From the shops we retired to the tavern, where I found my friend express so much satisfaction for the
bargains he had made, that my moral reflections (if I had told them) might have passed for a reproof; so I chose rather to fall in with him, and let the discourse run upon the use of fashions.
Here we remembered how much man is governed by his senses, how livelily he is struck by the objects which appear to him in an agreeable manner, how much clothes contribute to make us agreeable objects, and how much we owe it to ourselves that we should appear so.
We considered man as belonging to societies ; societies are formed of different ranks; and different ranks distinguished by habits, that all proper duty or respect might attend their appearance.
We took notice of several advantages which are met with in the occurrences of conversation : how the bashful man has been sometimes so raised, as to express himself with an air of freedom, when he imagines that his habit introduces him to company with a becoming manner; and again, how a fool in fine clothes shall be suddenly heard with attention, till he has betrayed himself; whereas a man of sense appearing with a dress of negligence shall be but coldly received, till he be proved by time, and established in a character. Such things as these we could recollect to have happened to our own knowledge so very often, that we concluded the author had his reasons, who advises his son to go in dress rather abovehis fortune than under it. · At last the subject seemed so considerable, that it was proposed to have a repository built for fashions, as there are chambers for medals and other rarities. The building may be shaped as that which stands among the pyramids, in the form of a woman's head. This may be raised upon pillars, whose ornaments shall bear a just relation to the design. Thus there may be an imitation of fringe carved in the base, a sort of appearance of lace in the frieze, and a repre.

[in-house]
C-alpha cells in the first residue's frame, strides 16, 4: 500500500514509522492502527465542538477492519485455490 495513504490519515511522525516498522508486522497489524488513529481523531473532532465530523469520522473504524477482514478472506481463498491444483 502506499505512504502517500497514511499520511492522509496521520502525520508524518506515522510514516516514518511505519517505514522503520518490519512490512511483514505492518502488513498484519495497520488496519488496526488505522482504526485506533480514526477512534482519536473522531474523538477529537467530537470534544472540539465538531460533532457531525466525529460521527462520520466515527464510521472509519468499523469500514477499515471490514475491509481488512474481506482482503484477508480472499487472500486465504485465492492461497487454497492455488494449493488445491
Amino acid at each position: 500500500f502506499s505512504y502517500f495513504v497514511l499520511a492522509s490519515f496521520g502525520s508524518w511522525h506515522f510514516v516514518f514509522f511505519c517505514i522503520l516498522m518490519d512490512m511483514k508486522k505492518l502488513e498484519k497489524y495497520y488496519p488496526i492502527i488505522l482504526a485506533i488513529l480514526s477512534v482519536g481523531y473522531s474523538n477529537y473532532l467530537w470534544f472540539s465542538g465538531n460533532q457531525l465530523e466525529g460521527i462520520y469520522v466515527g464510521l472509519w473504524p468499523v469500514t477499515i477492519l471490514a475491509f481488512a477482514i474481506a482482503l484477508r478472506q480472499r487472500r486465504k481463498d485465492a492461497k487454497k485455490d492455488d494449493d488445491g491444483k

sentation of curling locks, with bows of ribbon sloping over them, may fill up the work of the cornice. The inside may be divided into two apartments appropriated to each sex. The apartments may be filled with
shelves, on which boxes are to stand as regularly as - books in a library. These are to have folding-doors, which being opened, you are to behold a baby dressed out in some fashion which has flourished, and standing upon a pedestal, where the time of its reign is marked down. For its farther regulation, let it be ordered, that every one who invents a fashion shall bring in his box, whose front he may at pleasure have either worked or painted with some amorous or gay device, that, like books with gilded leaves and covers, it may the sooner draw the eyes of the beholders. And to the end that these may be preserved with all due care, let there be a keeper appointed, who shall be a gentleman qualified with a competent knowledge in clothes ; so that by this means the place will be a comfortable support for some beau who has spent his estate in dressing.,
The reasons offered by which we expected to gain the approbation of the public, were as follow.
First, That every one who is considerable enough to be a mode, and has any imperfection of nature or chance, which it is possible to hide by the advantage of clothes, may, by coming to this repository, be furmished herself, and furnish all who are under the same misfortune, with the most agreeable manner of
concealing it; and that on the other side, every one ' who has any beauty in face or shape, may also be furnished with the most agrceable manner of shewing it.
Secondly, That whereas some of our young gentlemen, who travel, give us great reason to suspect that they only go abroad to make or improve a fancy for dress, a project of this nature may be a means to keep them at home, which is in effect the keeping